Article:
15. In the context of resolutions adopted by the Security Council in the areas covered by multilateral WMD treaties, including resolutions 1540 (2004), 1673 (2006), 1810 (2008) and 1977 (2011), NAM underlines the need to ensure that any action by the Security Council does not undermine the UN Charter, existing multilateral treaties on weapons of mass destruction, and international Organizations established in this regard, as well as the role of the General Assembly. NAM cautions against the continuing practice of the Security Council to utilize its authority to define the legislative requirements for Member States in implementing its decisions. In this regard, NAM stresses that the issue of acquisition of weapons of mass destruction by non-State actors should be addressed in an inclusive manner by the General Assembly, taking into account the views of all Member States.
16. NAM States Parties to the NPT call for the full and non-discriminatory implementation of all provisions of the Treaty and final documents of its Review Conferences. In this context, they express their determination to continue pursuing, during the 2015 review process of the Treaty, the realization of their priorities, particularly nuclear disarmament.
17. NAM is of the firm belief that non-proliferation policies shall not undermine the inalienable right of States to acquire, have access to, import or export material, equipment and technology for peaceful purposes.
18. NAM reaffirms the inalienable right of each State to develop research, production and use of nuclear energy, including the sovereign right to develop a full national nuclear fuel cycle,for peaceful purposes without discrimination. The Movement once again reaffirms the sovereign right of each State to define its national energy policies. NAM stresses that any decision on multilateral approaches to the nuclear fuel cycle shall be made by consensus and without prejudice to the inalienable right of each State to develop a full national nuclear fuel cycle.
19. NAM strongly rejects, and calls for the immediate removal of, any limitations and restrictions on exports to developing countries of nuclear material, equipment and technology for peaceful purposes. In thisregard, NAM stresses that the technical cooperation and assistance provided by the IAEA in meeting the needs of its Member States for material, equipment and technology for peaceful uses of nuclear energy shall not be subject to any conditions incompatible with its Statute.
20. NAM once again reaffirms the inviolability of peaceful nuclear activities and that any attack or threat of attack against peaceful nuclear facilities – operational or under construction – poses a great danger to human beings and the environment, and constitutes a grave violation of principles of the UN Charter, international law, and the resolutions of the IAEA General Conference.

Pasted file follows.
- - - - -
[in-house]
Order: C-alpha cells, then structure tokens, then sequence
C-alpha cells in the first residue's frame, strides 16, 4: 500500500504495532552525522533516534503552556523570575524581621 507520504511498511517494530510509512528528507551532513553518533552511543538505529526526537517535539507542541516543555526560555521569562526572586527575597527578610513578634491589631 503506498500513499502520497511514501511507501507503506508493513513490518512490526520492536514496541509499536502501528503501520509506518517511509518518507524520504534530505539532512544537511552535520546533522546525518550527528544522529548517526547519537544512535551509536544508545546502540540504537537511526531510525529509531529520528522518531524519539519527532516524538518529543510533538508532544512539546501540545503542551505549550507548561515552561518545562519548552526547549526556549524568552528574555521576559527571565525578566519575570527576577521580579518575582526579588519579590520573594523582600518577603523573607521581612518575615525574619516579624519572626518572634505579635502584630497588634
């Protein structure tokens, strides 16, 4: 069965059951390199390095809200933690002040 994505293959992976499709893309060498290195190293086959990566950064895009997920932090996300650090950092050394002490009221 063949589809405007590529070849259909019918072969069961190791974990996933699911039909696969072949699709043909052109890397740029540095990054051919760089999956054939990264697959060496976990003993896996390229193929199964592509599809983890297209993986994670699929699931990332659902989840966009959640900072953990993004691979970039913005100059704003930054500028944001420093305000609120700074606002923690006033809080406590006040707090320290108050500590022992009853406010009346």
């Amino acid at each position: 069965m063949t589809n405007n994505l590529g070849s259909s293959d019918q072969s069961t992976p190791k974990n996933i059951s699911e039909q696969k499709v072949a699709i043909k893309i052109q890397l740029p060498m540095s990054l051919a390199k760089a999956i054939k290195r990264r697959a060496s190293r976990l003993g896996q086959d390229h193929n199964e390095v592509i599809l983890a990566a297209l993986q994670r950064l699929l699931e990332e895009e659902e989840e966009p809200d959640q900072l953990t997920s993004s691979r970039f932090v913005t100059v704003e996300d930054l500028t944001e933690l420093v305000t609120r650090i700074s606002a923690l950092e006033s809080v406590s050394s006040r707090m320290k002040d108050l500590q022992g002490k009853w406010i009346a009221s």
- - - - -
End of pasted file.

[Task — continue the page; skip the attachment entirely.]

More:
21. NAM recognizes that the primary responsibility for nuclear safety and nuclear security rests with the individual States. Any multilateral norms, guidelines or rules in nuclear security should be pursued within the framework of the IAEA.The Movement emphasizes that measures and initiatives aimed at strengthening nuclear safety and nuclear security must not be used as a pretext or leverage to violate, deny or restrict the inalienable right of developing countries to develop research, production and use of nuclear energy for peaceful purposes without discrimination.
22. NAM calls upon all Nuclear-Weapon States to ratify related protocols to all treaties establishing nuclear-weapon-free zones, withdraw any reservations or interpretative declarations incompatible with their objective and purpose, and respect the de-nuclearization status of these zones.
23. NAM strongly supports the establishment in the Middle East of a nuclear-weapon-free zone. Pending its establishment, NAM demands that Israel, the only country in the region that has not joined the NPT nor declared its intention to do so, renounce any possession of nuclear weapons, accede to the NPT without precondition and further delay, and place promptly all its nuclear facilities under IAEA full-scope safeguards. The Movement also calls for the total and complete prohibition of the transfer of all nuclear-related equipment, information, material and facilities, resources or devices and the extension of assistance in the nuclear related scientific or technological fields to Israel. NAM also supports the establishment in the Middle East of a zone free of nuclear weapons and all other weapons of mass destruction.
24. NAM State Parties to the NPT reiterate their serious concern over the long delay in the implementation of the 1995 Resolution on the Middle East and urge the cosponsors of the Resolution to take all necessary measures to fully implement it without any further delay.
25. NAM State Parties to the NPT express their profound disappointment at the fact that the conference on the establishment of a zone free of nuclear weapons and all other weapons of mass destruction in the Middle East due to have been held in 2012 has not yet been convened, despite the consensus decision of the 2010 NPT Review Conference. The continuing delay in convening the conference runs contrary to the letter and spirit of the 1995 Resolution. It also violates the collective agreement reached at the 2010 NPT Review Conference. They strongly reject the alleged impediments presented by the Conveners for not convening the Conference on schedule and urge them to seek out credible assurances regarding the unconditional participation of Israel, and to convene the Conference without any further delay to avoid any further possible negative repercussions on the effectiveness and credibility of the NPT, its 2015 Review process and the nuclear disarmament and non-proliferation regime as a whole.